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December 27, 1991 - Image 106

Resource type:
Text
Publication:
The Detroit Jewish News, 1991-12-27

Disclaimer: Computer generated plain text may have errors. Read more about this.

I NEWS

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Jerusalem (JTA) — Jewish
extremists, flouting the au-
thority of the elected leader-
ship in the West Bank, con-
tinued to make violent
forays into Arab townships
and villages over the
weekend, despite appeals by
the security forces not to
take the law into their own
hands.
The situation posed a
dilemma for Defense Min-
ister Moshe Arens, who ap-
peared to have convinced the
Council of Jewish Mayors to
reject vigilantism as a re-
sponse to the road ambushes
and other terrorist acts
perpetrated by Arabs of late.
The problem is that the so-
called "action committees"
that are responsible for the
violence no longer accept the
authority of the Council of
Mayors, the elected repre-
sentative body of Jewish set-
tlers in the administered
territories.
They demand that Mr.
Arens negotiate with them
instead of the mayor.
The action committees ap-
parently are governed by re-
ligious injunctions pro-
claimed by militant rabbis
who influence Orthodox,
ultranationalist settlers to
bypass their recognized
leaders.
For the first time since
Jewish settlement in the
territories began, there is no
single, officially recognized
body in charge.
Mr. Arens is unwilling to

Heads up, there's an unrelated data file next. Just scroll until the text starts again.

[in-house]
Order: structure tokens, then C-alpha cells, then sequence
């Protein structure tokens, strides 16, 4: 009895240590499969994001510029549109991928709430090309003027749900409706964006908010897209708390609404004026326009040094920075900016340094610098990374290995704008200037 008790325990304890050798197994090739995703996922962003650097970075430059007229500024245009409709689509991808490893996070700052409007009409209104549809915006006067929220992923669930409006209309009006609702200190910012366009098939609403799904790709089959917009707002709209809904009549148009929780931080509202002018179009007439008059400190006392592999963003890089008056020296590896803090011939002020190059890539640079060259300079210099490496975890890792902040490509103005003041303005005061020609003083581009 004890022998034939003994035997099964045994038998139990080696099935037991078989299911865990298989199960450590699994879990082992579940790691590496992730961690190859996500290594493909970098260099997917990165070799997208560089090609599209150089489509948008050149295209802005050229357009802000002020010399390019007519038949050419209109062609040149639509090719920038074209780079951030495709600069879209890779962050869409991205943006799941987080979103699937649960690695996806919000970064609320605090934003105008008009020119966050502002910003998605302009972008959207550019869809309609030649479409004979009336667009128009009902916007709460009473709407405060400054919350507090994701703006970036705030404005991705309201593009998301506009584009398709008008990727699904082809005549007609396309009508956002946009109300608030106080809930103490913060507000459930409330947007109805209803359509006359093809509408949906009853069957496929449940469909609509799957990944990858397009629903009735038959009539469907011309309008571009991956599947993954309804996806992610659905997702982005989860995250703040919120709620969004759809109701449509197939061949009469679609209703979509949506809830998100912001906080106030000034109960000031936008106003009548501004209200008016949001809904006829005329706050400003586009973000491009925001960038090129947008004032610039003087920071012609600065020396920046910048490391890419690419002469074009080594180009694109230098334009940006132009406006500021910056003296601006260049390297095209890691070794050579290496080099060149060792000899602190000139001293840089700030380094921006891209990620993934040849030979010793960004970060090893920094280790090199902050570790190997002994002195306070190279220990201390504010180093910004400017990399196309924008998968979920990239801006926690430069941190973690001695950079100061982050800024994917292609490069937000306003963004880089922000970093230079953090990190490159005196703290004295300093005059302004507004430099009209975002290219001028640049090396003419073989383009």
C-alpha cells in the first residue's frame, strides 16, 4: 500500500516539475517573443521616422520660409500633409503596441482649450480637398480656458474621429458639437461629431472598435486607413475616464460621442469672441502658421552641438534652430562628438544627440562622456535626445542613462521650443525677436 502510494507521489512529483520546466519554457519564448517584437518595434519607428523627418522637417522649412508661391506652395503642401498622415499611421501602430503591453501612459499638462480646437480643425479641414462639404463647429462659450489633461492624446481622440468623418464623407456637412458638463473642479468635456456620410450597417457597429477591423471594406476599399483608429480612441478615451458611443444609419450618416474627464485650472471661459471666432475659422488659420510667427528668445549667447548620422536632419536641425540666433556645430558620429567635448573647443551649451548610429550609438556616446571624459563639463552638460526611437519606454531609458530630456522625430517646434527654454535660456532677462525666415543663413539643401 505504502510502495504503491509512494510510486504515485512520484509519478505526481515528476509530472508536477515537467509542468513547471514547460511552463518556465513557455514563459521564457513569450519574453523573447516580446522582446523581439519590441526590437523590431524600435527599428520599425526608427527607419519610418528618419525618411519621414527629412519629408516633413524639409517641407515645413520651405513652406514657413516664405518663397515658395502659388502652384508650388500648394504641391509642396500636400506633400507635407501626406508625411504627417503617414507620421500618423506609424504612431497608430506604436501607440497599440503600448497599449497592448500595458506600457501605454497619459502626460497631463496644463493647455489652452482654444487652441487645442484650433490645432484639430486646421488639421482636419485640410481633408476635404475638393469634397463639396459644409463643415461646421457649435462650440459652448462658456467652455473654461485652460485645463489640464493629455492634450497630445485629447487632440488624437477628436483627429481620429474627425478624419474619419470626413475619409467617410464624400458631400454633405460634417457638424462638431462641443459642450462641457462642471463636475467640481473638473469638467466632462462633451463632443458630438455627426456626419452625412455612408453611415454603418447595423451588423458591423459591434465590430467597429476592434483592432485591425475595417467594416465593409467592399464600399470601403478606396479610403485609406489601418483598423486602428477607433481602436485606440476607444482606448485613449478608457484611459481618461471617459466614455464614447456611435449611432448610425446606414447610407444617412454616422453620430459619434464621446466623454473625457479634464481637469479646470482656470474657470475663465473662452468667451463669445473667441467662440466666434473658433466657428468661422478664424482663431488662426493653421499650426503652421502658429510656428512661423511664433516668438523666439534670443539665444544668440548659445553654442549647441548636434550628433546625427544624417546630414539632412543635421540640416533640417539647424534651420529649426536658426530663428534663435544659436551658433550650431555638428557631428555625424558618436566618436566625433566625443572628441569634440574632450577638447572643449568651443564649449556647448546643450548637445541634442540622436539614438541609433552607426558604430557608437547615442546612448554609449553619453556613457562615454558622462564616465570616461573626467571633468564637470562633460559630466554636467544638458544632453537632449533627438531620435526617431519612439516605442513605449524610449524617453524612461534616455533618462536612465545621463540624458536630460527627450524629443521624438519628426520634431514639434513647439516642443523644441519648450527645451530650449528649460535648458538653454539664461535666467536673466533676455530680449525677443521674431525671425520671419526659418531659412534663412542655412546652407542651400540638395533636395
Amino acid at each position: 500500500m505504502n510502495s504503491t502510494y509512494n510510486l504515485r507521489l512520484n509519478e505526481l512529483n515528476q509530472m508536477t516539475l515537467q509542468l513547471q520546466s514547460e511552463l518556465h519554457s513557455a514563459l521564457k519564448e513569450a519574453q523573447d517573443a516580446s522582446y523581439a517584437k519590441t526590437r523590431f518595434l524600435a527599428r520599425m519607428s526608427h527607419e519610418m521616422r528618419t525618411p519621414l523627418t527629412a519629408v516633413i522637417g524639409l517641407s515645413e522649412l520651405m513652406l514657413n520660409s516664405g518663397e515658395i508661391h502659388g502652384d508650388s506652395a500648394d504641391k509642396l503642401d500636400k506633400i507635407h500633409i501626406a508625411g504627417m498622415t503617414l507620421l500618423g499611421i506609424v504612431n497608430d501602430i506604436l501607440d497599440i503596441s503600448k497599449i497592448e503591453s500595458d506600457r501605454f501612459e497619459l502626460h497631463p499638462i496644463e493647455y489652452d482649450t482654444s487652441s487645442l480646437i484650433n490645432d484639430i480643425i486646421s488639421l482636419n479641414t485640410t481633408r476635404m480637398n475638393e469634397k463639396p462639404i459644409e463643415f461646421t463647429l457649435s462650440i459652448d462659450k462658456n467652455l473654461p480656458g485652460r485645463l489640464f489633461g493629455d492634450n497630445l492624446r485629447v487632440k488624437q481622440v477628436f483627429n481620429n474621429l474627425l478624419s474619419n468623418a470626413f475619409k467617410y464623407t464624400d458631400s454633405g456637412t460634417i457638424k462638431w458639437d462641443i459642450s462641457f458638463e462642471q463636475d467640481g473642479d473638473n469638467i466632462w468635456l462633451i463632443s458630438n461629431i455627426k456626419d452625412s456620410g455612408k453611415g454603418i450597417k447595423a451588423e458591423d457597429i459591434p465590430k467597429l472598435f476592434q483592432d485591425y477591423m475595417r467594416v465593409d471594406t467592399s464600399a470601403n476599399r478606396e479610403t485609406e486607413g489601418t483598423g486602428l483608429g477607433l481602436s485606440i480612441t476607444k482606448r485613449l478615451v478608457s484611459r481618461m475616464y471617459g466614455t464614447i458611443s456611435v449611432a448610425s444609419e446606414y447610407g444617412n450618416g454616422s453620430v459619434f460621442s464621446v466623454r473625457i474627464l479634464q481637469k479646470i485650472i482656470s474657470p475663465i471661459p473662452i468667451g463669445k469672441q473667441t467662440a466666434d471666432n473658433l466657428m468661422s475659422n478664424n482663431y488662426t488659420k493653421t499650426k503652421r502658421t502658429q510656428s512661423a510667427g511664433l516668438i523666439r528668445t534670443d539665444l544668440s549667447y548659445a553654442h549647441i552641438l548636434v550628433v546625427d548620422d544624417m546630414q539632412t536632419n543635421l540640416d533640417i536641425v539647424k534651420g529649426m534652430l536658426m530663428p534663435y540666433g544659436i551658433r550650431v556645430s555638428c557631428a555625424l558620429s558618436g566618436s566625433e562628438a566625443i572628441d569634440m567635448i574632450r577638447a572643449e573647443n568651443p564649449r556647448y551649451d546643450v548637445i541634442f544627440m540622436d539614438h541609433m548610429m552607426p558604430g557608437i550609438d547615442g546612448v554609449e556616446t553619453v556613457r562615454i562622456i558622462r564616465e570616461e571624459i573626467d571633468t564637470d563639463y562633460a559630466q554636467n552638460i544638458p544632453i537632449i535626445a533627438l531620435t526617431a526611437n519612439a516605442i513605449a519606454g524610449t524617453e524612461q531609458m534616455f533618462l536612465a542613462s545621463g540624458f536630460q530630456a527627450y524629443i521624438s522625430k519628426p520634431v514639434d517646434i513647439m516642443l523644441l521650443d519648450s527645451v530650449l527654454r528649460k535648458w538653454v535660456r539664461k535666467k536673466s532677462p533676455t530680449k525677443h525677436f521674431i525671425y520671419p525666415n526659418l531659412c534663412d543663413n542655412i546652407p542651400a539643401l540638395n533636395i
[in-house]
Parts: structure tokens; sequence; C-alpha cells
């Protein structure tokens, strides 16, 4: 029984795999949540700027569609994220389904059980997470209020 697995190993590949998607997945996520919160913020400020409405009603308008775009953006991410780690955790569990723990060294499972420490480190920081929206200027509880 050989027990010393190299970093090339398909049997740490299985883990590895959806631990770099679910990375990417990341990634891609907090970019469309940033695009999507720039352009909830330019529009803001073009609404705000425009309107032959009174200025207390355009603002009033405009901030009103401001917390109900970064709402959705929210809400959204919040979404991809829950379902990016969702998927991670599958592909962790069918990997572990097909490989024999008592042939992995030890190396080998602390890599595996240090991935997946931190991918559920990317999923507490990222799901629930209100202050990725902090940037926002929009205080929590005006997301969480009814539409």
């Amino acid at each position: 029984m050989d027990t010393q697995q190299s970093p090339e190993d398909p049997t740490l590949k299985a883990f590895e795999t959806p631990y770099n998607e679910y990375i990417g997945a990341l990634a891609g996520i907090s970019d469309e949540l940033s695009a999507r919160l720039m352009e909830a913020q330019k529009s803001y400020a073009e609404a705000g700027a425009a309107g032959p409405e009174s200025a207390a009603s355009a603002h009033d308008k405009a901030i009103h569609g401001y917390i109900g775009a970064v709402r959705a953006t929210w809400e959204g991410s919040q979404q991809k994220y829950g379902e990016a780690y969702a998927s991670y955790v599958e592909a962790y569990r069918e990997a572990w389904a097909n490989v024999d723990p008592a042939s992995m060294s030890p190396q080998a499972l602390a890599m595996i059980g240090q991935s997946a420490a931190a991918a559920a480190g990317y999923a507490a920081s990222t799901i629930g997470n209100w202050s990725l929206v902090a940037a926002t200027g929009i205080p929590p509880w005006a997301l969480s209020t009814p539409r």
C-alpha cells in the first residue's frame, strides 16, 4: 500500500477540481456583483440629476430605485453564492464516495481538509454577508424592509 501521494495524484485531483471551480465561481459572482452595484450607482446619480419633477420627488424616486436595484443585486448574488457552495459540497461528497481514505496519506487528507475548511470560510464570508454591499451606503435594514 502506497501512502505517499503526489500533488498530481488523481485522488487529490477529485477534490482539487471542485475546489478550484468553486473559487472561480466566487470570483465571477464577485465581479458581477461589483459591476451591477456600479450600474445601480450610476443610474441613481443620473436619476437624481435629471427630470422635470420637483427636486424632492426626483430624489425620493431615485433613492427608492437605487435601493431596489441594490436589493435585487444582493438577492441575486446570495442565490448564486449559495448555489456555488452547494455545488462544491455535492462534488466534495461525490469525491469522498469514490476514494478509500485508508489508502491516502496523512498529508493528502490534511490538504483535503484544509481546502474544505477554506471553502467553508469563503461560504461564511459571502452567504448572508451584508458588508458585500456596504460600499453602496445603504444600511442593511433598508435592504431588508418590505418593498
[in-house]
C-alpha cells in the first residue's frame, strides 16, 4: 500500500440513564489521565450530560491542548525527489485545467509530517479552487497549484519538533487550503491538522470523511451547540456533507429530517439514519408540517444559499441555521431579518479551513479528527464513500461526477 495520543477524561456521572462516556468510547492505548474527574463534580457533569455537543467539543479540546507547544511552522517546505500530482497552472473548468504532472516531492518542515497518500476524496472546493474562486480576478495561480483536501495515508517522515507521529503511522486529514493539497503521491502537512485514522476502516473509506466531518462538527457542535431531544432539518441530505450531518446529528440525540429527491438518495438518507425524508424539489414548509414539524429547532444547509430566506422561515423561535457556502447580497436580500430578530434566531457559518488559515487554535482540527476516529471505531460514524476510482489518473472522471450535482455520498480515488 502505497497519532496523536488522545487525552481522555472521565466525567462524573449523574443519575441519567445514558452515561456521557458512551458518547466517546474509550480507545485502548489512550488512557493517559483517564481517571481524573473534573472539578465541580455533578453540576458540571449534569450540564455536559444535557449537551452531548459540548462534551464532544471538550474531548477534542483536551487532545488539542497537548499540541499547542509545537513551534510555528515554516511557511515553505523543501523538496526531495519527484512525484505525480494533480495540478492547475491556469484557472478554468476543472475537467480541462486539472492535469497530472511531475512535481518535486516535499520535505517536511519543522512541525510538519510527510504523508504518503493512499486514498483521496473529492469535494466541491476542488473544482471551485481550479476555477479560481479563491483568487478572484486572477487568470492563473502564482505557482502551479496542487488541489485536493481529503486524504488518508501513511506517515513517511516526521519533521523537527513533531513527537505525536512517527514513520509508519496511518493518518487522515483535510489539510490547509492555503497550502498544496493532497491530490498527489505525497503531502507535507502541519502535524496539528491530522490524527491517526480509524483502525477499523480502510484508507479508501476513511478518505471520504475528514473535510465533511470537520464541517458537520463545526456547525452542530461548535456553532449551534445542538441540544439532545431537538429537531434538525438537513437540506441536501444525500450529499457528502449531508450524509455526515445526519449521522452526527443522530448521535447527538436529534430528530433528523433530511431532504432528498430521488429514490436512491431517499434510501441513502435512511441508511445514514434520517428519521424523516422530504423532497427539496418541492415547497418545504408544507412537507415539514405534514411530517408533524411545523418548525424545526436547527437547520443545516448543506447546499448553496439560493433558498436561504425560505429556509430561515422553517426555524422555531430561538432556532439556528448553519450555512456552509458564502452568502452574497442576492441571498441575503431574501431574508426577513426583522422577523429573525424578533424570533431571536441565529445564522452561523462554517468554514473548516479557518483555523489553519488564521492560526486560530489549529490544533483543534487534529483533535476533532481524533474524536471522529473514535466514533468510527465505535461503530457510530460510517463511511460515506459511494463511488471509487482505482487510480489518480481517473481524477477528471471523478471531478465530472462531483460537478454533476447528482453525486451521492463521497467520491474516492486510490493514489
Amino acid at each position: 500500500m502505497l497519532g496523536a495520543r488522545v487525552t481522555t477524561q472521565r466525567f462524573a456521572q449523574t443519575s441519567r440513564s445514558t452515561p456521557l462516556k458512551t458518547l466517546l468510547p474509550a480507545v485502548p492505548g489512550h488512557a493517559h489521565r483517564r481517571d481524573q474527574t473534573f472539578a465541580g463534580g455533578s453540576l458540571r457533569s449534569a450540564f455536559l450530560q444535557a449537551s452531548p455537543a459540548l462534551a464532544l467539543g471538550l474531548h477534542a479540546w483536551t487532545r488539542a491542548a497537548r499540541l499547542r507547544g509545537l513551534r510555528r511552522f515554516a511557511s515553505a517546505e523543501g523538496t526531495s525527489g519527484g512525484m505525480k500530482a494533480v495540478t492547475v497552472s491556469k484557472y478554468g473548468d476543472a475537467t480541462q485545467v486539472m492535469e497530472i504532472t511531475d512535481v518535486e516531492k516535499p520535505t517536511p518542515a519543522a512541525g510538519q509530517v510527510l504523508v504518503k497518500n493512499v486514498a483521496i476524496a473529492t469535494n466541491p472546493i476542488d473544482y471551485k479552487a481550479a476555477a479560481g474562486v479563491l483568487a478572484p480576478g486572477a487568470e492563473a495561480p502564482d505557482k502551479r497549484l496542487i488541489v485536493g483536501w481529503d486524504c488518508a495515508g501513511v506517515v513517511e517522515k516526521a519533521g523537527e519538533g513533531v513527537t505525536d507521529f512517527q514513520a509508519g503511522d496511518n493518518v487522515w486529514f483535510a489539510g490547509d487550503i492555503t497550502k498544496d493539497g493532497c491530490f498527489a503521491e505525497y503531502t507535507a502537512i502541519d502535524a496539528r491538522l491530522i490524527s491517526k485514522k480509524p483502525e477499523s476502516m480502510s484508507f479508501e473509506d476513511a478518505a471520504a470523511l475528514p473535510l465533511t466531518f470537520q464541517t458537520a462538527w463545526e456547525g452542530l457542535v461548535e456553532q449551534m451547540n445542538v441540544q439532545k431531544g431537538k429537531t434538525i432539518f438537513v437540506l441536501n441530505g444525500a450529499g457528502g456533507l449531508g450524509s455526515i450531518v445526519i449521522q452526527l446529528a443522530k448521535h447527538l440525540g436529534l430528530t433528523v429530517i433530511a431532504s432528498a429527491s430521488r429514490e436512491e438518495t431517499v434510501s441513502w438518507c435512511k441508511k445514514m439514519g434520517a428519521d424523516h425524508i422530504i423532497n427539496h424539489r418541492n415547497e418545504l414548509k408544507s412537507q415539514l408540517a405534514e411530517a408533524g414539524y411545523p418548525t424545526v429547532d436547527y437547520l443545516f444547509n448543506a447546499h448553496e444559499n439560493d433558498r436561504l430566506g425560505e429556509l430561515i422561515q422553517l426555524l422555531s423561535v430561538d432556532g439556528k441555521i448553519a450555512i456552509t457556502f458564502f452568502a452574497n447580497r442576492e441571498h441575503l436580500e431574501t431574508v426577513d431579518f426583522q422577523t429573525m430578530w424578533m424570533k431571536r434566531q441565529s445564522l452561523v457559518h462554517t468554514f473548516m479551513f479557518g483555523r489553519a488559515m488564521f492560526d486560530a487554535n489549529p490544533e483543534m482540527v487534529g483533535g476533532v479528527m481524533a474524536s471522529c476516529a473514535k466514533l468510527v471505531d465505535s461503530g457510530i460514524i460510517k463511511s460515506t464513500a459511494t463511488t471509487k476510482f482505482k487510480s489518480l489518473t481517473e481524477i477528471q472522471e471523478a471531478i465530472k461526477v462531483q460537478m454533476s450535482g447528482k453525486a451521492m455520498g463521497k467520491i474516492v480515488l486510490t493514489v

negotiate with a welter of ad
hoc groups. But the only
alternative to an all-out con-
frontation between the
Israel Defense Force and the
settlers is an understanding
between the two parties.
An understanding is
possible only if the IDF can
convince the settlers that it
can best cope with the grow-
ing number of Arab terrorist
attacks.
There was speculation
here that another "senior
minister" would mediate
between Mr. Arens and the
militants, but no indication
who that minister might be.
High on the list of settler
demands is legal action
against leaders of the Pales-
tinian intifada. The settlers
have protested against the
apparent immunity given
Palestinian leaders such as
Faisal Husseini and Hanan
Ashrawi.
Ms. Ashrawi has been ser-
ving as spokeswoman for the
Palestinian delegation
engaged in bilateral peace

talks with Israelis in Madrid
last month and most recent-
ly in Washington.
Jews from Kiryat Arba
and Hebron, associated with
the late Rabbi Meir
Kahane's extremist Kach
movement, ranged through
the neighboring Arab
village of Si'ir, smashing
windows, solar heaters and
one car, local residents re-
ported.
The Arabs complained
that the settlers fired shots
during their rampage.
In Nablus, local residents
said that Jews fired shots at
houses and cars in the
Rafidiya neighborhood. Four
cars were reportedly damag-
ed.
The anti-Arab Kach
movement, ousted from the
Knesset several years ago
for its blatantly racist plat-
form and program, seems to
be behind the incursions.
At the other end of the po-
litical spectrum, about 5,000
members of the Peace Now
movement formed a human
chain in Silwan, an Arab
enclave in east Jerusalem,
to protest the recent
takeover of Arab houses by
Jewish settlers there.
The settlers have received
backing from the Israeli
government, but the courts
must still issue a final ruling
about the legal validity of
their claims.

Neo-Nazi
Is Convicted

Vienna (JTA) — An
Austrian provincial court
sentenced Walter
Ochensberger to three years'
imprisonment for neo-Nazi
activities, provoking an out-
burst from the startled
defendant, who had been ac-
quitted of the same charges
at three previous trials.
Mr. Ochensberger
publishes a newsletter called
Sieg (Victory), which he
distributes mainly outside of
schools. It alleges that the
Holocaust never occurred,
that gas chambers never ex-
isted.
Nevertheless, it took near-
ly nine hours of delibera-
tions before a jury in
Feldkirch, a small city in
Vorarlberg province, near
the Swiss border, convicted
the neo-Nazi.
The problem in this and
the earlier trials was the
jury's reluctance to impose
the mandatory five-year
prison sentence.

C

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